Shoreline changes in the vicinity of the Brazos River delta (San Luis pass to Brown Cedar Cut). An analysis of historical changes of the Texas Gulf shoreline.




Morton, R.A.
Pieper, M.J.

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Historical monitoring in the vicinity of the Brazos River delta (San Luis Pass to Brown Cedar Cut) records the nature and magnitude of changes in position of the shoreline and vegetation line and provides insight into the factors affecting those changes. Documentation of changes is accomplished by the compilation of shoreline and vegetation line position from topographic maps, aerial photographs, and coastal charts of various vintages. Comparison of shoreline position based on topographic charts (dated 1852-56) and aerial photographs (taken in 1930-37, 1956-57, 1965, and 1974) indicates short-term changes of accretion and erosion along the Gulf shoreline between San Luis Pass and Brown Cedar Cut. Erosion produces a net loss in land, whereas accretion produces a net gain in land. Comparison of the vegetation line based on aforementioned aerial photographs indicates definite short-term cycles of erosion related to storms (primarily hurricanes) and recovery during intervening years of low storm incidence. Long-term trend or direction of shoreline changes averaged over the 122-year time period of this study indicates a decrease in net erosion from 1,325 feet at San Luis Pass to 250 feet at a point approximately 3.5 miles east of the Freeport jetties. Net accretion recorded for the shoreline segment from 3.5 miles east of the jetties to just east of the San Bernard River varied from 325 feet on the old Brazos delta to 6,000 feet on the new Brazos delta. Net accretion was recorded in the vicinity of the old Brazos delta because the shoreline accreted after construction of the jetties in 1896. Subsequent shoreline erosion has not reached the pre-jetty (1852-53) shoreline position. A diversion channel constructed in 1929 rerouting the Brazos River 6.5 miles west of the Freeport jetties led to the destruction of the old Brazos delta and construction of the new Brazos delta. After 1929, the old delta entered into an erosional phase, and the new delta began prograding at the mouth of the diversion channel. Erosion predominated along the remaining segment of shoreline from the San Bernard River to Brown Cedar Cut. Maximum net erosion for this segment was 1,850 feet; minimum net erosion was 500 feet. Both erosional and accretionary rates of shoreline change have been high for this segment of the Texas Coast. Average net erosion east of the old Brazos delta was 769 feet or 6.3 feet per year, whereas average net accretion along the deltaic shoreline was 2,317 feet or 19 feet per year. Average net erosion westward from the new Brazos delta to Brown Cedar Cut was 1,541 or 12.7 feet per year. Because of limitations imposed by the technique used, rates of change are subordinate to trends or direction of change. Furthermore, values determined for long-term net changes should be used in context. The values for rates of net change are adequate for describing long-term trends; however, rates of short-term changes may be of greater magnitude than rates of long-term changes, particularly in areas where both accretion and erosion have occurred. Major and minor factors affecting shoreline changes include: (1) climate, (2) storm frequency and intensity, (3) local and eustatic sea- level conditions, (4) sediment budget, and (5) human activities. The major factors affecting shoreline changes along the Texas Coast, including the shoreline between San Luis Pass and Brown Cedar Cut, are a deficit in sediment supply, relative sea-level rise, and compactional subsidence. Changes in postion of the vegetation line are primarily related to storms. Studies indicate that changes in shoreline and vegetation line between San Luis Pass and Brown Cedar Cut are largely the result of natural processes. The only exceptions are accretion and erosion associated with the jetties at the old Brazos River and construction and destruction of the old and new Brazos deltas subsequent to diversion of the Brazos River in 1929. A basic comprehension of these physical processes and their effects is requisite to avoid or minimize physical and economic losses associated with development and use of the coast.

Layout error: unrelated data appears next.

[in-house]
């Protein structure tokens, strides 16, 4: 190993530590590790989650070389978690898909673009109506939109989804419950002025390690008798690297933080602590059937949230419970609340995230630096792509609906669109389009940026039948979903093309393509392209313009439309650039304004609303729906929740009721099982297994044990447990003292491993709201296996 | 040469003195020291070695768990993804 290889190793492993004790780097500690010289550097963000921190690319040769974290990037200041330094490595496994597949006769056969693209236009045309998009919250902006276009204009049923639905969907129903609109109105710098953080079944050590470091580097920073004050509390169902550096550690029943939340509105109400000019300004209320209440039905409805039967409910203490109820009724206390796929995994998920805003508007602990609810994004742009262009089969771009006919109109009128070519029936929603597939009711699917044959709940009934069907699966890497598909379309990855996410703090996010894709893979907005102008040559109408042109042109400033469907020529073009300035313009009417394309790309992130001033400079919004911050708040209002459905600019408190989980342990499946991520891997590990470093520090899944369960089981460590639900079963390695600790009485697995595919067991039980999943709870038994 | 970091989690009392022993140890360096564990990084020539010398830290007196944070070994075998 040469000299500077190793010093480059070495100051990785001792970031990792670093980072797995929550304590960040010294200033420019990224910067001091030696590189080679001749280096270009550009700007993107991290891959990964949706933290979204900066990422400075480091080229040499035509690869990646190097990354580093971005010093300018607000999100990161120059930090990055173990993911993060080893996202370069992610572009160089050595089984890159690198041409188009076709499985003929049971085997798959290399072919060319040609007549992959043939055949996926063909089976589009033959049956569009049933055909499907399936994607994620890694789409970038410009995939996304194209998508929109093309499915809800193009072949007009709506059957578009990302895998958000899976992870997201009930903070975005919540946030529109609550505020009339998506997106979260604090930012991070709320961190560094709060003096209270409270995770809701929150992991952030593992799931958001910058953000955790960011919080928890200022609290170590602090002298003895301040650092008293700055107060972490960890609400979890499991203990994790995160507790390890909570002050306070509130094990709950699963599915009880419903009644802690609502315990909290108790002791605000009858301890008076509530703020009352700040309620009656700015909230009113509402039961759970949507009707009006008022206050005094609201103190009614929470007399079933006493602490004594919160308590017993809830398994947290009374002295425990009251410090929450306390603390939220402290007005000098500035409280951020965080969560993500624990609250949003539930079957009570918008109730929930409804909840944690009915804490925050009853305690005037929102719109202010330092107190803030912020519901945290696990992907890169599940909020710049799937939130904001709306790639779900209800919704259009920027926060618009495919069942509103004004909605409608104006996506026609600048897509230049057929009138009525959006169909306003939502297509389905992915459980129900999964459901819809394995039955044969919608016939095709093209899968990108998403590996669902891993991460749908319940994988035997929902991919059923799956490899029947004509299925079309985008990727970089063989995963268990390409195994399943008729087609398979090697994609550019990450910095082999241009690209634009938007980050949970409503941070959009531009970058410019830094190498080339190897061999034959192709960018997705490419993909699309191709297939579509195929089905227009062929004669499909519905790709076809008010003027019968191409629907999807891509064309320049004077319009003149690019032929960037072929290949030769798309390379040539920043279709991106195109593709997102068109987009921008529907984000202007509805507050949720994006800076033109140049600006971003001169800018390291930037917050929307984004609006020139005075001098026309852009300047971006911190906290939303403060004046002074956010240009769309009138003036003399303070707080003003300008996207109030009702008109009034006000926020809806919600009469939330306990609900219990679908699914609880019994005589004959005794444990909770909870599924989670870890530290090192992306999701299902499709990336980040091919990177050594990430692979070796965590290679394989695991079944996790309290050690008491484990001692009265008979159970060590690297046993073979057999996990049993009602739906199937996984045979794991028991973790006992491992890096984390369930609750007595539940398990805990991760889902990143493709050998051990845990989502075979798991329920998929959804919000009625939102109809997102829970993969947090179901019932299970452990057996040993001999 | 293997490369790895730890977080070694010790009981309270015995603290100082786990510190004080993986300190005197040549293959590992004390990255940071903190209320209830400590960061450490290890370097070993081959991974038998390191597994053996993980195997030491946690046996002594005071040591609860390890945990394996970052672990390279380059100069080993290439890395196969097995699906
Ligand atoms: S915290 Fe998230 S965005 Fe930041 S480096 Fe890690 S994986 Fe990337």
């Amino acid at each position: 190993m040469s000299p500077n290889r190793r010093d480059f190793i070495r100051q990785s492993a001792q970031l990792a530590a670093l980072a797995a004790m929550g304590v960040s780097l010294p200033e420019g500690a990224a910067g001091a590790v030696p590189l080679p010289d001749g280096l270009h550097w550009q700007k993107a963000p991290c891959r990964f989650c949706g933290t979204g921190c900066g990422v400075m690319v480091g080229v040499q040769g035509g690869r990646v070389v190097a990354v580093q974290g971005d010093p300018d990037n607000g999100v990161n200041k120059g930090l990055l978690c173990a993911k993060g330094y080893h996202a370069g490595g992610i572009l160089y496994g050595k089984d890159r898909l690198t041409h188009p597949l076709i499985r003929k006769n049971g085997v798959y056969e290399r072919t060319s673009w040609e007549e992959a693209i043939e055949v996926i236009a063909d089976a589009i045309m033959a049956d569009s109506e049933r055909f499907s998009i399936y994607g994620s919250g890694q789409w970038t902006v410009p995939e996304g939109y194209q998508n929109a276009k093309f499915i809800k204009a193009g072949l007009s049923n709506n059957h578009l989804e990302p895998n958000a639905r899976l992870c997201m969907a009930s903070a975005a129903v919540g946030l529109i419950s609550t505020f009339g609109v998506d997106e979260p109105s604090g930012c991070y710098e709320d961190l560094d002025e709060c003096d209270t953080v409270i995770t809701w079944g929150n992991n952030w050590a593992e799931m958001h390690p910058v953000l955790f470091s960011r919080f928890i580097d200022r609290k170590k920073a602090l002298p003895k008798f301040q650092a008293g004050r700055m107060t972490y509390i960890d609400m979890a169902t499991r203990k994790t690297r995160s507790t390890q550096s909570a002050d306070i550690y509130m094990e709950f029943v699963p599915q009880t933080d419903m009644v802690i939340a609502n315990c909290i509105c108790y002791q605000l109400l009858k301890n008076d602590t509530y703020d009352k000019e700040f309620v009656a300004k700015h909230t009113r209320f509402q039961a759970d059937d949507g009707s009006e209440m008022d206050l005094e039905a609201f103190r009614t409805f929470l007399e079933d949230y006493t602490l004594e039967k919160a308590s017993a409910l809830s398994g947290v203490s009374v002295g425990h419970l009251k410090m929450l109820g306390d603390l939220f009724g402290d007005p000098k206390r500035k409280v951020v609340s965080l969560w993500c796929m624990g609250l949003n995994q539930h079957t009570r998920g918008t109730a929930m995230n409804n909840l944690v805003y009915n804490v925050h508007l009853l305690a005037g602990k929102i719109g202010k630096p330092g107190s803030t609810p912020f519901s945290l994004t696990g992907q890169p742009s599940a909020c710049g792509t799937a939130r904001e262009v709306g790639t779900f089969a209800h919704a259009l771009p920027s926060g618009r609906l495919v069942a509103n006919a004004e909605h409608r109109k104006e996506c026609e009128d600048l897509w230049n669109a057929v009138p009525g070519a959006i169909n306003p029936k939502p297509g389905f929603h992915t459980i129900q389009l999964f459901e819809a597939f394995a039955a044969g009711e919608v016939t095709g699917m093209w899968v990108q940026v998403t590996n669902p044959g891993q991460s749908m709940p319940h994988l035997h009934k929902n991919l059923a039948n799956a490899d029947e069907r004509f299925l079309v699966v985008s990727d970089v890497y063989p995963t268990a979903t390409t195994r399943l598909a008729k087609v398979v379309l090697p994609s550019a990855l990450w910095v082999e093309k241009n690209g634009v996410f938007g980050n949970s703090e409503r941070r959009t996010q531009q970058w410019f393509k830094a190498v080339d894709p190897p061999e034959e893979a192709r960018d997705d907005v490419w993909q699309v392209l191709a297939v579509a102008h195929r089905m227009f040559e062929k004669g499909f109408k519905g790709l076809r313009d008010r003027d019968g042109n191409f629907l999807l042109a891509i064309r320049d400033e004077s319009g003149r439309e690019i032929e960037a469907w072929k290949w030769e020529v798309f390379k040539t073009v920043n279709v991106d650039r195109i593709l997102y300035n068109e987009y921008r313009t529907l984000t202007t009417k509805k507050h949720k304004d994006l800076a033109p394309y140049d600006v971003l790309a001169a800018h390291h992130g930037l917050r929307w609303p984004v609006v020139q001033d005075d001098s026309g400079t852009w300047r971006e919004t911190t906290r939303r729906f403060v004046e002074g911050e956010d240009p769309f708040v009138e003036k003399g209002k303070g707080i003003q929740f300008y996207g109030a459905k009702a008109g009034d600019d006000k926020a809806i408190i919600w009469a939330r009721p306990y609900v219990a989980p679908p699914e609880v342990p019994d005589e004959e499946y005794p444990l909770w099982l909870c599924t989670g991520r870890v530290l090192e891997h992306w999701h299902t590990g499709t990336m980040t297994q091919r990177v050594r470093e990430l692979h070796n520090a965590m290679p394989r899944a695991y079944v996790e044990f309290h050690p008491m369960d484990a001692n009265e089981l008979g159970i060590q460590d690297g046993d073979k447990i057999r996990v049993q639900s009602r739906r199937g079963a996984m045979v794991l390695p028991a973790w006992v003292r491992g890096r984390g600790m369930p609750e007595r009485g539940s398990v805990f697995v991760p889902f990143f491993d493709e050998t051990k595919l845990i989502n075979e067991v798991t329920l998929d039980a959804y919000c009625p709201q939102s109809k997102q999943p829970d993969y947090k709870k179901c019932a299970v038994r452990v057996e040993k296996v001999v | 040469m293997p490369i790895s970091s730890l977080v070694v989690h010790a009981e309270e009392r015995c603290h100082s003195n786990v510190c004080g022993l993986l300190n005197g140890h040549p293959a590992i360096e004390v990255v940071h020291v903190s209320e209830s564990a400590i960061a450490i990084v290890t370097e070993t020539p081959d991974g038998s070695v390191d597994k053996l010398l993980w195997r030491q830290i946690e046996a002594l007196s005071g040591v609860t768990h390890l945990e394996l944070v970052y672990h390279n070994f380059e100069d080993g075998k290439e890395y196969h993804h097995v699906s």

47 p.


coastal zone, coastal erosion, coastal morphology, beach morphology, accretion, erosion, deltas